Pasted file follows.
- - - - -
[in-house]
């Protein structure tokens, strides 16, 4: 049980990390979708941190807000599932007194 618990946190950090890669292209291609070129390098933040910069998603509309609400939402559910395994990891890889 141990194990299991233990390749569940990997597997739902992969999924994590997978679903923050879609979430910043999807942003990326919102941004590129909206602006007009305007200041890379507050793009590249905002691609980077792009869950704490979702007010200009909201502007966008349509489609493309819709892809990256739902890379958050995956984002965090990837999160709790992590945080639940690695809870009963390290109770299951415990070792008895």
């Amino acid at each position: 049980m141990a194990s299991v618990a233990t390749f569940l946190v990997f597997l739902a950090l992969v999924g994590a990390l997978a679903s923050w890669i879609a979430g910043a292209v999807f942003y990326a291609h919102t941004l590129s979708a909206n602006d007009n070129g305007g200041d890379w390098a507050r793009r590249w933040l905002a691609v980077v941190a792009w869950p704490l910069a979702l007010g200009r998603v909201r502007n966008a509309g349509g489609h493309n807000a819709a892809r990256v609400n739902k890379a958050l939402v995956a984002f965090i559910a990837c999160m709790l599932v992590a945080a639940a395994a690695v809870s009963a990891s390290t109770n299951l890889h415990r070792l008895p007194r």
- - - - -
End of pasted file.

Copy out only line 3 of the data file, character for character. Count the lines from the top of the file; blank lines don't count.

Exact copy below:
């Amino acid at each position: 049980m141990a194990s299991v618990a233990t390749f569940l946190v990997f597997l739902a950090l992969v999924g994590a990390l997978a679903s923050w890669i879609a979430g910043a292209v999807f942003y990326a291609h919102t941004l590129s979708a909206n602006d007009n070129g305007g200041d890379w390098a507050r793009r590249w933040l905002a691609v980077v941190a792009w869950p704490l910069a979702l007010g200009r998603v909201r502007n966008a509309g349509g489609h493309n807000a819709a892809r990256v609400n739902k890379a958050l939402v995956a984002f965090i559910a990837c999160m709790l599932v992590a945080a639940a395994a690695v809870s009963a990891s390290t109770n299951l890889h415990r070792l008895p007194r």